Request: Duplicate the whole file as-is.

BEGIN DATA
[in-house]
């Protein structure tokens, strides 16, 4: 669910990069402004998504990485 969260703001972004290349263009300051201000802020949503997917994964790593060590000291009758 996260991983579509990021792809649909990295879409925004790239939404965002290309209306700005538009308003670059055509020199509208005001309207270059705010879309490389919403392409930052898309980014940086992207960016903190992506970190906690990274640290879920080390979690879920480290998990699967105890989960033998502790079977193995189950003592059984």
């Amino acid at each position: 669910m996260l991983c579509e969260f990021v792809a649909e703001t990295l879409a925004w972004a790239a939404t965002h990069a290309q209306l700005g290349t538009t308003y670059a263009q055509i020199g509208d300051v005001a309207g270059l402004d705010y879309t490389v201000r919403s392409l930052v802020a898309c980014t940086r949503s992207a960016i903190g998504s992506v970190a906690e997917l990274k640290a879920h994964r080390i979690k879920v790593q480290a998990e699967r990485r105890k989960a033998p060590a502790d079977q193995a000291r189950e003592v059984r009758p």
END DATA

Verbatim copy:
[in-house]
């Protein structure tokens, strides 16, 4: 669910990069402004998504990485 969260703001972004290349263009300051201000802020949503997917994964790593060590000291009758 996260991983579509990021792809649909990295879409925004790239939404965002290309209306700005538009308003670059055509020199509208005001309207270059705010879309490389919403392409930052898309980014940086992207960016903190992506970190906690990274640290879920080390979690879920480290998990699967105890989960033998502790079977193995189950003592059984």
């Amino acid at each position: 669910m996260l991983c579509e969260f990021v792809a649909e703001t990295l879409a925004w972004a790239a939404t965002h990069a290309q209306l700005g290349t538009t308003y670059a263009q055509i020199g509208d300051v005001a309207g270059l402004d705010y879309t490389v201000r919403s392409l930052v802020a898309c980014t940086r949503s992207a960016i903190g998504s992506v970190a906690e997917l990274k640290a879920h994964r080390i979690k879920v790593q480290a998990e699967r990485r105890k989960a033998p060590a502790d079977q193995a000291r189950e003592v059984r009758p």